September 22, 2005, ZNET
By Russell Mokhiber and Robert Weissman
Are you a speed freak?
That's what Daimler Chrysler wants to know.
Everything about their current campaign pushing the new Dodge Charger is about speed and power.
We learned about this campaign last week. We picked up USA Today, and out dropped a glossy 23-inch-by-21-inch color poster.
On one side is a picture of the Charger SRT8. 425 horsepower. 6.1 Liter SRT Hemi V8 engine. 420 lb-ft of torque. 0 to 60 mph in the low 5 seconds. (The low 5 seconds?)
"Grab Life by the Horns," it said at the top.
Then in bigger letters at the bottom: "Get Your Adrenaline Out of Neutral."
Flip over the glossy ad, and there is a picture of Charger R/T in red.
And the question, emblazoned in red: "Are you a speed freak?
The ad encourages you to go to .
So, we went there.
And clicked on "power freak." There is an animation of a Charger R/T ripping through some road barriers and fencing.
We then clicked on "speed freak." To the music of the Soledad Brothers, (Break Em On Down), we learn that the car is "wickedly fast -- a sleek fastback silhouette slips through the wind as pure, unadulterated speed crescendos from one adrenaline rush to the next."
Back to the glossy ad that dropped out of USA Today.
Also, in large letters is the following: "Remember, Speed Limits Are Laws, Not Suggestions."
We reached Suraya Da Sante, a corporate spokeswoman, at Daimler's home office in Detroit.
"The ad campaign is not necessarily about speed per se," she says. "It's more about unleashing your desires."
What about the 0 to 60 mph in the low 5 seconds?
"We certainly don't want to encourage someone to do that on 0 to 60 on a residential street or even a highway," she says. "If you want to do that, there are racing tracks around where you can take the car."
"Yes, there are places where you can take your car to race," Da Sante says.
The whole ad campaign is about power and speed. Why insult our intelligence and say, "Remember, Speed Limits Are Laws, Not Suggestions?"
Well, it's never appropriate to break the law -- laws are there to protect us, she says.
Da Sante says she isn't sure whether Daimler's legal department required that they put that statement in the ad.
She says that the demographic for the Charger is a 40-to-59-year-old male, married with two kids, income from $65,000 to $90,000, and living in the suburbs of a large city. She says that the psychographic is someone who is confident, self-expressive, genuine and enterprising.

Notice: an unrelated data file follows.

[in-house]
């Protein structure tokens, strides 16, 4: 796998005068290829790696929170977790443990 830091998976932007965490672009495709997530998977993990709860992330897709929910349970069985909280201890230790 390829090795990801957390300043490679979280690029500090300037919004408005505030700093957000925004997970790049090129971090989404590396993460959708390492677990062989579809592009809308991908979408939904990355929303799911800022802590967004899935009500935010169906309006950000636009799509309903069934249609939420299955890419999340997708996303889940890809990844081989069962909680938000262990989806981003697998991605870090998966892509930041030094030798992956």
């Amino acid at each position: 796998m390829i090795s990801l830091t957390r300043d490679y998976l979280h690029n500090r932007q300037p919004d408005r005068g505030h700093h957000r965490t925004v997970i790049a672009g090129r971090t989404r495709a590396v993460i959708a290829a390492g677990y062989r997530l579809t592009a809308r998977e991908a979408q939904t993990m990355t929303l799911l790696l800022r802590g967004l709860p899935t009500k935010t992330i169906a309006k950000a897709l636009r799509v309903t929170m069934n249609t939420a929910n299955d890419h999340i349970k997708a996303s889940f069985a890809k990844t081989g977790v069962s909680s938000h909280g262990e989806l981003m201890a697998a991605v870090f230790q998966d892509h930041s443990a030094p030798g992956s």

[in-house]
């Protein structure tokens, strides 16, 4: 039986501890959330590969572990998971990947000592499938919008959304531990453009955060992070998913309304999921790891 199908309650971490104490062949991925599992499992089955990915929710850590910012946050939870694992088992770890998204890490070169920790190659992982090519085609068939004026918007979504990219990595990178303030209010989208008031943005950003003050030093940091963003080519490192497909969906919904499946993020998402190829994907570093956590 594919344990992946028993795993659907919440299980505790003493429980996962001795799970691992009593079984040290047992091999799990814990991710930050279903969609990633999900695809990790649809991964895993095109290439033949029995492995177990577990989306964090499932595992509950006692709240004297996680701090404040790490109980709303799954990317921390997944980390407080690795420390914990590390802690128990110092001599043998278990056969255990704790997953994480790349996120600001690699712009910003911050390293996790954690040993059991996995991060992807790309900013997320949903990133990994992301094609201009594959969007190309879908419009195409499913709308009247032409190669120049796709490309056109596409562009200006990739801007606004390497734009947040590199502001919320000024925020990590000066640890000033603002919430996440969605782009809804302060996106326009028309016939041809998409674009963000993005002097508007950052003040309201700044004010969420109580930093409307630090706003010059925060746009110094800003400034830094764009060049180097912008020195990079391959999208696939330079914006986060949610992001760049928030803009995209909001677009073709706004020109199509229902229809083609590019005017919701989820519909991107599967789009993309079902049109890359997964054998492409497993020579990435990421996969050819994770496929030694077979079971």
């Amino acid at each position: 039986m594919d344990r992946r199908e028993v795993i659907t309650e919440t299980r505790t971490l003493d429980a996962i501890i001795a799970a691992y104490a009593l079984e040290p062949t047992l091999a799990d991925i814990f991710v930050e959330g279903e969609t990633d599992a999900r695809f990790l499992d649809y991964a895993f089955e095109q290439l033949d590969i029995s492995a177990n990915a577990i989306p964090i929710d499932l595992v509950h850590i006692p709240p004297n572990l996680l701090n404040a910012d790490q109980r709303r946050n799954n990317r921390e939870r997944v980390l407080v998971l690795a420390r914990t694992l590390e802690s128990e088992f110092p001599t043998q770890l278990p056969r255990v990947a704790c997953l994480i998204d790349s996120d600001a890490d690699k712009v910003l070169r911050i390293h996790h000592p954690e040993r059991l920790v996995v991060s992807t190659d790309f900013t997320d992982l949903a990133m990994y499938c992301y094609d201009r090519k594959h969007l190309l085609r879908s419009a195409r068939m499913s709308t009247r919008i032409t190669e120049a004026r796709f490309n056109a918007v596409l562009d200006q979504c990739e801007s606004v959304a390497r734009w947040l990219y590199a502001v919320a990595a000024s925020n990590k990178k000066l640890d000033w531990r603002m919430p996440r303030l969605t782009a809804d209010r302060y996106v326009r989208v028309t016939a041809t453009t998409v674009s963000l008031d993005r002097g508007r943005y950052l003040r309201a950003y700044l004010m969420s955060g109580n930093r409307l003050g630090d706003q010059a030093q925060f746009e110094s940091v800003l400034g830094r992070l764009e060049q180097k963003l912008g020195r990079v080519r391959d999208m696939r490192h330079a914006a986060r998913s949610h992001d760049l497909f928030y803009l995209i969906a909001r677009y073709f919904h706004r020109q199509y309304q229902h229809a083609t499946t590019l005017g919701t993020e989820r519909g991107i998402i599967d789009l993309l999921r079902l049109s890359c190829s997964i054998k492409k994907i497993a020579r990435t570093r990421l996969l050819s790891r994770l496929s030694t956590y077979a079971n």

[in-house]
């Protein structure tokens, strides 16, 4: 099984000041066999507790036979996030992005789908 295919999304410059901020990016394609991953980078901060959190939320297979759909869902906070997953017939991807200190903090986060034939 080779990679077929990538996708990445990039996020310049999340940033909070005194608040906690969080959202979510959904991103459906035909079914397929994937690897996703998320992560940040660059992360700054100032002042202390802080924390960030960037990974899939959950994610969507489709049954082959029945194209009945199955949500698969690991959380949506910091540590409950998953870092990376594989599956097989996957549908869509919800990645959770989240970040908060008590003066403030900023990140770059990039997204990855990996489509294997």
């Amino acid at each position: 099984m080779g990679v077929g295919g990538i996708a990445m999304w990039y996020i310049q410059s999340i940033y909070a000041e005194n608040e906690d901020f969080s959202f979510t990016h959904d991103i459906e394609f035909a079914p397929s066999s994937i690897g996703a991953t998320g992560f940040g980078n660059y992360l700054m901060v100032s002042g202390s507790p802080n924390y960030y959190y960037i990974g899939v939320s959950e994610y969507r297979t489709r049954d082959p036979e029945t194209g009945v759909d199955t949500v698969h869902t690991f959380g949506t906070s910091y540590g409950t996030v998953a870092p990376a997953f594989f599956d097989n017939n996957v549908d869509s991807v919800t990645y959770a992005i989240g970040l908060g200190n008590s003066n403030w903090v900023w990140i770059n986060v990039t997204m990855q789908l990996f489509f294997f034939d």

What about the video on the web site, with the driver knocking down barriers and ripping through fences?
"That is an animated video," she says. "It is clearly fantasy. It's not real people ripping down a road. It is more like a game. Gaming graphics are popular. It is not a television commercial where it is a real vehicle and someone is launching a vehicle 20 feet in the air. They were designed to get you excited and tap into that untamed spirit."
The campaign is more than just speed, she says.
The theme of the ad campaign: unleash.
The ideal customer is someone who wants to liberate their untamed spirit, she says.
They are looking for ways to go out and grab life by the horns.
In 1995, President Bill Clinton signed a law revoking the national 55 mph speed limit.
The Insurance Institute for Highway Safety says that one act by President Clinton has cost thousands of lives.
Richard Retting of the Institute says. "When speed limits are raised, it's no surprise that drivers go faster, and when drivers go faster, there are more deaths."
Retting says that the auto companies are just adding fuel to the fire.
He says that the DaimlerChrysler ad "encourages reckless, irresponsible driving."
But the ad says -- right there in large print - "Remember, Speed Limits Are Laws, Not Suggestions."
"Are they saying -- we didn't mean what we just said?" Retting asks.
Retting says that there were 41,000 deaths on U.S. highways last year.
At least a third of them are due to speeding.
That's at least 13,000 deaths per year due to speeding.
That would be four 911s.
Due to speeding.
And irresponsible ads like the DaimlerChrysler ad are just fueling the fire.